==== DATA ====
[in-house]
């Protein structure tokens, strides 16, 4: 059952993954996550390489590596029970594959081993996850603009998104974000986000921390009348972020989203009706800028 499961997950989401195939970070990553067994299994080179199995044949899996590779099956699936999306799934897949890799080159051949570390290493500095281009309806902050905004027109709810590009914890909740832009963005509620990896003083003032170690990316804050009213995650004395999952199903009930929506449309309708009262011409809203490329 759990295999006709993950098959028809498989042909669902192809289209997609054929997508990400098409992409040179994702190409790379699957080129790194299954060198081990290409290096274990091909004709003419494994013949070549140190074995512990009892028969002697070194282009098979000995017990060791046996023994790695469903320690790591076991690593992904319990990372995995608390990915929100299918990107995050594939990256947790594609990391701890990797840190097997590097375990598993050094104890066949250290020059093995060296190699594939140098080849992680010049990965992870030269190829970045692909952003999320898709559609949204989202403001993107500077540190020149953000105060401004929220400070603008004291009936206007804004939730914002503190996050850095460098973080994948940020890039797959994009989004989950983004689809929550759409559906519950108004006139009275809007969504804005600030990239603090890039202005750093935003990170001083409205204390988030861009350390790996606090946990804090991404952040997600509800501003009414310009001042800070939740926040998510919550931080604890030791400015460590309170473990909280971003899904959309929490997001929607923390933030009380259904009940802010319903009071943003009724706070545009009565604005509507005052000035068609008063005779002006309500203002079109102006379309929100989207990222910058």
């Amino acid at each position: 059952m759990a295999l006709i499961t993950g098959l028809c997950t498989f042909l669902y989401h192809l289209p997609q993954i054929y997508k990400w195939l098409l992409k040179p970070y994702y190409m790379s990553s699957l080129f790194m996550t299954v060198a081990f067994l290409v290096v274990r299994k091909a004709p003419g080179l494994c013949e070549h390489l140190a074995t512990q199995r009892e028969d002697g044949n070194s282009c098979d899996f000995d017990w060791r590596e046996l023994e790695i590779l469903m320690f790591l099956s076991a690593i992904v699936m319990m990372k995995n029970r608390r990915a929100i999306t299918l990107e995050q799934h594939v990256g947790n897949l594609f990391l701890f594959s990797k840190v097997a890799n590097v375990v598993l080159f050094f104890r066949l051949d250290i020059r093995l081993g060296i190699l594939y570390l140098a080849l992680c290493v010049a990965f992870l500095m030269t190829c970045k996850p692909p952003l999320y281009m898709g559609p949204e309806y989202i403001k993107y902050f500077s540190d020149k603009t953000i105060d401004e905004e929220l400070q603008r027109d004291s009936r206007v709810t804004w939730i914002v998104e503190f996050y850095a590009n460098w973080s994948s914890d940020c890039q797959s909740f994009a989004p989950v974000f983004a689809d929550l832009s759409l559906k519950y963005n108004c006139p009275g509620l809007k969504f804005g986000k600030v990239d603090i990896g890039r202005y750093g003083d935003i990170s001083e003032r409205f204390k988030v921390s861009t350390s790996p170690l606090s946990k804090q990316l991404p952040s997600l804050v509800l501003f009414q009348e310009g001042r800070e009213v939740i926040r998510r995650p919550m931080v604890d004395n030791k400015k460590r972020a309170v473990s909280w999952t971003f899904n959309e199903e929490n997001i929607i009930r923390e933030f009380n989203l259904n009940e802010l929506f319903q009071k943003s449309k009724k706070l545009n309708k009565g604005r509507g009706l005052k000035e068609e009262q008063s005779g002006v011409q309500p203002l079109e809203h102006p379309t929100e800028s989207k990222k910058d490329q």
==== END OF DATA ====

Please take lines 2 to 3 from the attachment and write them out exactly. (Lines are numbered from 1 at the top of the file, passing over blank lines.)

């Protein structure tokens, strides 16, 4: 059952993954996550390489590596029970594959081993996850603009998104974000986000921390009348972020989203009706800028 499961997950989401195939970070990553067994299994080179199995044949899996590779099956699936999306799934897949890799080159051949570390290493500095281009309806902050905004027109709810590009914890909740832009963005509620990896003083003032170690990316804050009213995650004395999952199903009930929506449309309708009262011409809203490329 759990295999006709993950098959028809498989042909669902192809289209997609054929997508990400098409992409040179994702190409790379699957080129790194299954060198081990290409290096274990091909004709003419494994013949070549140190074995512990009892028969002697070194282009098979000995017990060791046996023994790695469903320690790591076991690593992904319990990372995995608390990915929100299918990107995050594939990256947790594609990391701890990797840190097997590097375990598993050094104890066949250290020059093995060296190699594939140098080849992680010049990965992870030269190829970045692909952003999320898709559609949204989202403001993107500077540190020149953000105060401004929220400070603008004291009936206007804004939730914002503190996050850095460098973080994948940020890039797959994009989004989950983004689809929550759409559906519950108004006139009275809007969504804005600030990239603090890039202005750093935003990170001083409205204390988030861009350390790996606090946990804090991404952040997600509800501003009414310009001042800070939740926040998510919550931080604890030791400015460590309170473990909280971003899904959309929490997001929607923390933030009380259904009940802010319903009071943003009724706070545009009565604005509507005052000035068609008063005779002006309500203002079109102006379309929100989207990222910058």
């Amino acid at each position: 059952m759990a295999l006709i499961t993950g098959l028809c997950t498989f042909l669902y989401h192809l289209p997609q993954i054929y997508k990400w195939l098409l992409k040179p970070y994702y190409m790379s990553s699957l080129f790194m996550t299954v060198a081990f067994l290409v290096v274990r299994k091909a004709p003419g080179l494994c013949e070549h390489l140190a074995t512990q199995r009892e028969d002697g044949n070194s282009c098979d899996f000995d017990w060791r590596e046996l023994e790695i590779l469903m320690f790591l099956s076991a690593i992904v699936m319990m990372k995995n029970r608390r990915a929100i999306t299918l990107e995050q799934h594939v990256g947790n897949l594609f990391l701890f594959s990797k840190v097997a890799n590097v375990v598993l080159f050094f104890r066949l051949d250290i020059r093995l081993g060296i190699l594939y570390l140098a080849l992680c290493v010049a990965f992870l500095m030269t190829c970045k996850p692909p952003l999320y281009m898709g559609p949204e309806y989202i403001k993107y902050f500077s540190d020149k603009t953000i105060d401004e905004e929220l400070q603008r027109d004291s009936r206007v709810t804004w939730i914002v998104e503190f996050y850095a590009n460098w973080s994948s914890d940020c890039q797959s909740f994009a989004p989950v974000f983004a689809d929550l832009s759409l559906k519950y963005n108004c006139p009275g509620l809007k969504f804005g986000k600030v990239d603090i990896g890039r202005y750093g003083d935003i990170s001083e003032r409205f204390k988030v921390s861009t350390s790996p170690l606090s946990k804090q990316l991404p952040s997600l804050v509800l501003f009414q009348e310009g001042r800070e009213v939740i926040r998510r995650p919550m931080v604890d004395n030791k400015k460590r972020a309170v473990s909280w999952t971003f899904n959309e199903e929490n997001i929607i009930r923390e933030f009380n989203l259904n009940e802010l929506f319903q009071k943003s449309k009724k706070l545009n309708k009565g604005r509507g009706l005052k000035e068609e009262q008063s005779g002006v011409q309500p203002l079109e809203h102006p379309t929100e800028s989207k990222k910058d490329q």